The European Arrest Warrant

Imagine for a moment, you are traveling in your car on vacation with a friend who happens to smoke a little pot. You are stopped for speeding and the police find some marijuana in your car. They make a note of it, but arrest neither you nor your friend. A couple of months later, back in your home state there comes an unexpected knock on the door. Handcuffs come out and off you go to spend up to 90 days in jail followed by extradition to the state where you incurred the ticket for speeding.

Preposterous? Of course, and it can’t happen here. But it is happening to travelers within the states of the European Union. Here is Wikipedia’s description of the law.

The European Arrest Warrant (EAW) is an arrest warrant valid throughout all member states of the European Union (EU). Once issued by a member state, it requires the receiving member state to arrest and transfer a criminal suspect or sentenced person to the issuing state that so that the person can be put on trial or complete a detention period. Extradition must take place within 90 days of arrest or within 10 days if the arrested person consents to surrender.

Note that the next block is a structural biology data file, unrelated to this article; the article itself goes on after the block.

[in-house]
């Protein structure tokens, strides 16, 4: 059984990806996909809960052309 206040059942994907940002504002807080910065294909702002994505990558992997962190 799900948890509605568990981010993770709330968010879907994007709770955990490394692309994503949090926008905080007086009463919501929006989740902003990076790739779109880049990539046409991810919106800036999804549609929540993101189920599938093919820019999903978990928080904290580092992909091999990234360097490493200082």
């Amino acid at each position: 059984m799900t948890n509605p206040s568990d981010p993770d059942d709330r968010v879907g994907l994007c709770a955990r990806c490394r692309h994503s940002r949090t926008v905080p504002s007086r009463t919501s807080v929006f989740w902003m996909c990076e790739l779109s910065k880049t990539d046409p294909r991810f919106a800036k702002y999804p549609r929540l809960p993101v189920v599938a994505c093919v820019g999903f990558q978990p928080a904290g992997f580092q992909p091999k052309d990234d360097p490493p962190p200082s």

An EAW can only be issued for the purposes of conducting a criminal prosecution (not merely an investigation), or enforcing a custodial sentence. An EAW can only be issued for offences carrying a maximum penalty of 12 months or more. Where sentence has already been passed an EAW can  be issued if the prison term to be enforced is at least four months long.

[Edited] The law was intended to increase the speed and ease of extradition  by removing the political and administrative phases of decision-making and converting the process into a system run entirely by the judiciary.

The law is known in Europe as the “No evidence needed” rule. Let us be thankful or the freedoms we have on this side of the pond. Read more.

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